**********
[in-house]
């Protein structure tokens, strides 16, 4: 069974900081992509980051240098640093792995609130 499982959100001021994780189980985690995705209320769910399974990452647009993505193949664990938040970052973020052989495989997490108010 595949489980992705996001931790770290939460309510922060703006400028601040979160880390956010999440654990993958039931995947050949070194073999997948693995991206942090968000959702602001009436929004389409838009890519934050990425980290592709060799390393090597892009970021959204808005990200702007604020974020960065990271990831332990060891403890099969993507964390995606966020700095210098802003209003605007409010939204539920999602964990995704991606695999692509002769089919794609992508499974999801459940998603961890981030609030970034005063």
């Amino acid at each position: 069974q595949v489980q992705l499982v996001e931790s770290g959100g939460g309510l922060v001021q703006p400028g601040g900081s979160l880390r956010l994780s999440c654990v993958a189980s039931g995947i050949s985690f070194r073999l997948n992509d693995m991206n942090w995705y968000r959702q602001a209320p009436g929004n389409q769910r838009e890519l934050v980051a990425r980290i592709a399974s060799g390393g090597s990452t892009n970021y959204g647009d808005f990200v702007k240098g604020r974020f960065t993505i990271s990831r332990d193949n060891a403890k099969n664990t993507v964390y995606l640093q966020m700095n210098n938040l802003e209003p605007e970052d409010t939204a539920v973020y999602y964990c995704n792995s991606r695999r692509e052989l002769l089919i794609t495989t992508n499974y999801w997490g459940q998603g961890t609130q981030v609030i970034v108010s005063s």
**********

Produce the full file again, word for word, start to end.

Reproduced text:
[in-house]
């Protein structure tokens, strides 16, 4: 069974900081992509980051240098640093792995609130 499982959100001021994780189980985690995705209320769910399974990452647009993505193949664990938040970052973020052989495989997490108010 595949489980992705996001931790770290939460309510922060703006400028601040979160880390956010999440654990993958039931995947050949070194073999997948693995991206942090968000959702602001009436929004389409838009890519934050990425980290592709060799390393090597892009970021959204808005990200702007604020974020960065990271990831332990060891403890099969993507964390995606966020700095210098802003209003605007409010939204539920999602964990995704991606695999692509002769089919794609992508499974999801459940998603961890981030609030970034005063």
């Amino acid at each position: 069974q595949v489980q992705l499982v996001e931790s770290g959100g939460g309510l922060v001021q703006p400028g601040g900081s979160l880390r956010l994780s999440c654990v993958a189980s039931g995947i050949s985690f070194r073999l997948n992509d693995m991206n942090w995705y968000r959702q602001a209320p009436g929004n389409q769910r838009e890519l934050v980051a990425r980290i592709a399974s060799g390393g090597s990452t892009n970021y959204g647009d808005f990200v702007k240098g604020r974020f960065t993505i990271s990831r332990d193949n060891a403890k099969n664990t993507v964390y995606l640093q966020m700095n210098n938040l802003e209003p605007e970052d409010t939204a539920v973020y999602y964990c995704n792995s991606r695999r692509e052989l002769l089919i794609t495989t992508n499974y999801w997490g459940q998603g961890t609130q981030v609030i970034v108010s005063s």